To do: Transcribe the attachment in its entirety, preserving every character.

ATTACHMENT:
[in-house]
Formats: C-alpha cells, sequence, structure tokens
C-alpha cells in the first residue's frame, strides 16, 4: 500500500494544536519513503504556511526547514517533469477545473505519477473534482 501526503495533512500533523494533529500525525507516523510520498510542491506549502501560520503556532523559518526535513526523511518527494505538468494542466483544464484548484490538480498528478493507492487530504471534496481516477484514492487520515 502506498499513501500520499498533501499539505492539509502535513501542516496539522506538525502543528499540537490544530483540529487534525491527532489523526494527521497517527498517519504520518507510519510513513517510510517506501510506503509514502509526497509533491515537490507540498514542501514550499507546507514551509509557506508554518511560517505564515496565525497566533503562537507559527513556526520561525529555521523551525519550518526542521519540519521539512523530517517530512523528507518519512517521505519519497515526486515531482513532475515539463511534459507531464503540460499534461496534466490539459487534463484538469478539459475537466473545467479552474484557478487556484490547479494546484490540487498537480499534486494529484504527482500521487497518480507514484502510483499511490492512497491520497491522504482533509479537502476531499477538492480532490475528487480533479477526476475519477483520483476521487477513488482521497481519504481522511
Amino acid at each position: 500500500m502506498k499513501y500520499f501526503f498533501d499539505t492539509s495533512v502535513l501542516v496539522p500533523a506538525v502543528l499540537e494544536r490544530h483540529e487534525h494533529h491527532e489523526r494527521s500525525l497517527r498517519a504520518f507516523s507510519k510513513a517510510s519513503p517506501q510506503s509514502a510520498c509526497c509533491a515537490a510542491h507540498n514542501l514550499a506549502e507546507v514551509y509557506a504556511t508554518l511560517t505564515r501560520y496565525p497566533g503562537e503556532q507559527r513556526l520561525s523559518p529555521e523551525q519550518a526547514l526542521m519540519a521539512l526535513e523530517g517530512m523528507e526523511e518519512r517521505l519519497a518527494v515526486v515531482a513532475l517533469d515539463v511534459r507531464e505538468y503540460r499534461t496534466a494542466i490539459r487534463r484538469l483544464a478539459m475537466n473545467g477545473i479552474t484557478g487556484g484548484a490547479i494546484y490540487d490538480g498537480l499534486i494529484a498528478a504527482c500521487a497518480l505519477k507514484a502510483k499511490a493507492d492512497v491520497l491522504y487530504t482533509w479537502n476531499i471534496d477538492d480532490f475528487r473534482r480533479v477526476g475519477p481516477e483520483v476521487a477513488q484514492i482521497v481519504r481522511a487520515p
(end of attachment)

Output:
[in-house]
Formats: C-alpha cells, sequence, structure tokens
C-alpha cells in the first residue's frame, strides 16, 4: 500500500494544536519513503504556511526547514517533469477545473505519477473534482 501526503495533512500533523494533529500525525507516523510520498510542491506549502501560520503556532523559518526535513526523511518527494505538468494542466483544464484548484490538480498528478493507492487530504471534496481516477484514492487520515 502506498499513501500520499498533501499539505492539509502535513501542516496539522506538525502543528499540537490544530483540529487534525491527532489523526494527521497517527498517519504520518507510519510513513517510510517506501510506503509514502509526497509533491515537490507540498514542501514550499507546507514551509509557506508554518511560517505564515496565525497566533503562537507559527513556526520561525529555521523551525519550518526542521519540519521539512523530517517530512523528507518519512517521505519519497515526486515531482513532475515539463511534459507531464503540460499534461496534466490539459487534463484538469478539459475537466473545467479552474484557478487556484490547479494546484490540487498537480499534486494529484504527482500521487497518480507514484502510483499511490492512497491520497491522504482533509479537502476531499477538492480532490475528487480533479477526476475519477483520483476521487477513488482521497481519504481522511
Amino acid at each position: 500500500m502506498k499513501y500520499f501526503f498533501d499539505t492539509s495533512v502535513l501542516v496539522p500533523a506538525v502543528l499540537e494544536r490544530h483540529e487534525h494533529h491527532e489523526r494527521s500525525l497517527r498517519a504520518f507516523s507510519k510513513a517510510s519513503p517506501q510506503s509514502a510520498c509526497c509533491a515537490a510542491h507540498n514542501l514550499a506549502e507546507v514551509y509557506a504556511t508554518l511560517t505564515r501560520y496565525p497566533g503562537e503556532q507559527r513556526l520561525s523559518p529555521e523551525q519550518a526547514l526542521m519540519a521539512l526535513e523530517g517530512m523528507e526523511e518519512r517521505l519519497a518527494v515526486v515531482a513532475l517533469d515539463v511534459r507531464e505538468y503540460r499534461t496534466a494542466i490539459r487534463r484538469l483544464a478539459m475537466n473545467g477545473i479552474t484557478g487556484g484548484a490547479i494546484y490540487d490538480g498537480l499534486i494529484a498528478a504527482c500521487a497518480l505519477k507514484a502510483k499511490a493507492d492512497v491520497l491522504y487530504t482533509w479537502n476531499i471534496d477538492d480532490f475528487r473534482r480533479v477526476g475519477p481516477e483520483v476521487a477513488q484514492i482521497v481519504r481522511a487520515p